I appear to be here in the now. I’m aware of what’s happening around me, on both the personal and the global scales. In fact I’m almost hyper-aware of everything that’s going on around me, to the point where I’m feeling like I’m trying to not miss a single second of what interests me. Right now, I’m trying desperately to hang on to the remains of summer which are juxtaposed over rapidly encroaching fall. Summer became my favorite season for the first time in my life this year. Ordinarily summer used to be the time when I was relentlessly hot, sweaty and uncomfortable, except when I could be swimming. As swimming this year was out of reach except for one glorious day, you’d think I’d have spent a good deal of time inside, sheltering in the air conditioning. But the outside was my refuge during the time of social distancing. I’ve always loved gardening but these past months, I’ve spent most of the daylight hours out in the fresh air, enjoying every bloom, butterfly, bird and insect along with the freedom they represent. Now, despite the chill and damp, I’m still out there, reluctant to acknowledge that staying outside will be difficult really soon.
If this was a normal time, I’d already have emptied and cleaned my flower pots – they’d be stored in the garage. But a number of my plants are valiantly staying alive so I’m recording their tenacity and will wait until they shrivel up and die before checking the chore off my list.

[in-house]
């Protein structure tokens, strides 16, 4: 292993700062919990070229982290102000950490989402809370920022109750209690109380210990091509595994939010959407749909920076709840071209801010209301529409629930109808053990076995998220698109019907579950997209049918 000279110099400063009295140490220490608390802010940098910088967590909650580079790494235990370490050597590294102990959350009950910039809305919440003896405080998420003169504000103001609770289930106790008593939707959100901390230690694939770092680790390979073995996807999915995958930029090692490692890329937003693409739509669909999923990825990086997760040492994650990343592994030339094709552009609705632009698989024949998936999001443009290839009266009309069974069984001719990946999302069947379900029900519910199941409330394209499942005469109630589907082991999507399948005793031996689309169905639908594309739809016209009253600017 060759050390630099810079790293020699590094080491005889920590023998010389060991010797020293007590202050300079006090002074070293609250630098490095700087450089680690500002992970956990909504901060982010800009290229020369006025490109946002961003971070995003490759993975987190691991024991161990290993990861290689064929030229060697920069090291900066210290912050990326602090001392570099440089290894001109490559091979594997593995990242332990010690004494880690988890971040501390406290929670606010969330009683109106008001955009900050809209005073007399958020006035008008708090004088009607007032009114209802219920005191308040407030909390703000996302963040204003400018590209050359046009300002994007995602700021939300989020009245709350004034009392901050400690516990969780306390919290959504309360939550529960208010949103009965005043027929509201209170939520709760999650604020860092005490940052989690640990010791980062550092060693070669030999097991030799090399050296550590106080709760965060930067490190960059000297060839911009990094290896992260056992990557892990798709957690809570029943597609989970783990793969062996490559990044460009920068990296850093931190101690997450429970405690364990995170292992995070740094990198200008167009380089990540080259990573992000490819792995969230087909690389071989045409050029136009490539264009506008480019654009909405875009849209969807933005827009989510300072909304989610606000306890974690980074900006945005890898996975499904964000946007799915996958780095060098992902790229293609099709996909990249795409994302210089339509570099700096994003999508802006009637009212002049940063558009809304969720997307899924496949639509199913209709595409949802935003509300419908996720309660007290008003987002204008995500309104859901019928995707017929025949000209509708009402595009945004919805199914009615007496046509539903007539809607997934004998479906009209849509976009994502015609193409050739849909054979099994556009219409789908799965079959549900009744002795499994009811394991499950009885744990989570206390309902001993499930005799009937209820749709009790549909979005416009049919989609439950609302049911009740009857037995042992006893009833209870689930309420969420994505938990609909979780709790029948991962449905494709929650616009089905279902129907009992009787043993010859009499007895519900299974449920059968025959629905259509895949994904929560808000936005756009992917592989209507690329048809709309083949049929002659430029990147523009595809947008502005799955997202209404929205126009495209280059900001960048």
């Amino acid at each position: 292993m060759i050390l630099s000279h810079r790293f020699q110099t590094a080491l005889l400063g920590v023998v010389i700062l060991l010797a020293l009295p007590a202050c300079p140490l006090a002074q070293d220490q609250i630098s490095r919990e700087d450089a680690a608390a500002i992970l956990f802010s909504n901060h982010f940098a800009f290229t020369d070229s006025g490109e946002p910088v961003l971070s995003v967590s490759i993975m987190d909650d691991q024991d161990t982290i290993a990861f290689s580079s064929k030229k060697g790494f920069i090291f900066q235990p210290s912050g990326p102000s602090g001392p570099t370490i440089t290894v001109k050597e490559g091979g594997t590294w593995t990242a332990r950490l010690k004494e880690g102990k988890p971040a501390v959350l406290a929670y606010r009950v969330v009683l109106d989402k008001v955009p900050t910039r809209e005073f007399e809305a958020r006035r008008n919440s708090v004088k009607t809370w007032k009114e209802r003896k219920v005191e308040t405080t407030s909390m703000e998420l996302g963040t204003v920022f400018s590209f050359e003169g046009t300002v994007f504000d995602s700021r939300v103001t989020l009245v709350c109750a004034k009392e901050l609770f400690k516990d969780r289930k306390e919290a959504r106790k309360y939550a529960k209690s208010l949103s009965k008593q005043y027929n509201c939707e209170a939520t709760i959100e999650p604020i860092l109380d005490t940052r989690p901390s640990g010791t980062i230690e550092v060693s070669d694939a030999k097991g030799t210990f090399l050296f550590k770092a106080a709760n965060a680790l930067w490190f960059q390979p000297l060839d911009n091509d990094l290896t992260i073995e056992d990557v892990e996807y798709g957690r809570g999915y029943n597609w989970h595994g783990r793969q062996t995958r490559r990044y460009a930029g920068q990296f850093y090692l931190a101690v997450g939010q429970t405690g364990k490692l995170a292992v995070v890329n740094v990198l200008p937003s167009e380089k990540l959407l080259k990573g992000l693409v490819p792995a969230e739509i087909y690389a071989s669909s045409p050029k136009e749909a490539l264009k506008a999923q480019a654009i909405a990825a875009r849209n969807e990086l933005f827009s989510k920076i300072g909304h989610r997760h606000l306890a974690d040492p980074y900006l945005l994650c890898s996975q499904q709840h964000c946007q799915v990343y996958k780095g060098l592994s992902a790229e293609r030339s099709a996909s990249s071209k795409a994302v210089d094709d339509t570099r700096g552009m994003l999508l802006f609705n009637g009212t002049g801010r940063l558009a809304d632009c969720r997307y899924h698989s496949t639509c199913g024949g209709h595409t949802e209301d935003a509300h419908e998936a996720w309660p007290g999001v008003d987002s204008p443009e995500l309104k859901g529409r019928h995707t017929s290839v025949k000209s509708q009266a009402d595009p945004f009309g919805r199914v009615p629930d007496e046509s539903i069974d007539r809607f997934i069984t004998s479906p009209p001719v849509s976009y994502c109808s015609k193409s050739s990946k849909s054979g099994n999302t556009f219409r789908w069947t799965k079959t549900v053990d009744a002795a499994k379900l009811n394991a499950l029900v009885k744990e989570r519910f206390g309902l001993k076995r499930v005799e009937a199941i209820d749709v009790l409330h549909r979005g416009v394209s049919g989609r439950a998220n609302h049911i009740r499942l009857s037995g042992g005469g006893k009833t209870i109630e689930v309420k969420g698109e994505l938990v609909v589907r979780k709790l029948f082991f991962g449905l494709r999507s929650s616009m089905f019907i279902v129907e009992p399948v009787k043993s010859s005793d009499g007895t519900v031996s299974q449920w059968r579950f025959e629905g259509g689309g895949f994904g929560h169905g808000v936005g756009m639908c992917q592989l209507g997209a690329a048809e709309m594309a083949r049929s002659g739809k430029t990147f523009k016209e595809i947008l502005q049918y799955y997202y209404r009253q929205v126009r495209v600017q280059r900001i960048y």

I listen to music as I wander around the yard, attending to its needs. I am as transient in my brain as are the seasons, although technically I’m rooted to this place. For the past week or so, I’ve been smiling to a John Prine tune called “Other Side of Town.” He introduces it with a little story about a man who’s developed a special ability to travel in his mind and be somewhere else while his body appears to be sitting in front of his wife as she berates him. My circumstances are hardly like his, but while I’m apparently right here in the now, I’m often somewhere else, far from my current life.
I think back to some of the experiences I was able to have before the pandemic and remind myself that I’ve been really lucky to fulfill some dreams. Often I find myself somewhere in my memories of so many different experiences I shared during my decades with Michael, at concerts, on vacations or just watching a movie in a theater. We went to countless movies during our life together. I can’t remember the last time I was in a theater. I wonder when I’ll be able to go inside that type of venue again.
I’m feeling a curious combination of gratitude for everything I’ve been able to do, to strike out on my own in the years since Michael’s death. I think my mom’s example of shrinking into a very small space after my dad died pushed me to establish an independent life, to avoid becoming totally dependent on my kids for experiences and entertainment. I miss that part of my life and hope that I stay healthy enough to resume my travels on the other side of this confinement. But there’s also a sense of dread, that this way of life will be much longer than a year or so, a dread which I hope will be relieved somewhat when the presidential election is over and resolved without dirty tricks, disruption and most importantly, with Trump and his destructive policies relegated to history. In the meantime, I’ll continue sharing my history through my blogs, making the most out of what’s still available and safe for me, and paying attention to the subtle changes in the natural world around me. Transient in place. Kind of like treading water for an extended period of time. Here are more photos of this in-between time that can still fill my days with so much beauty.
I hope these help you move in your mind while you shelter in the winter ahead. I’m going to keep up the interior wandering to help myself stay sane. One pretend faraway step at a time.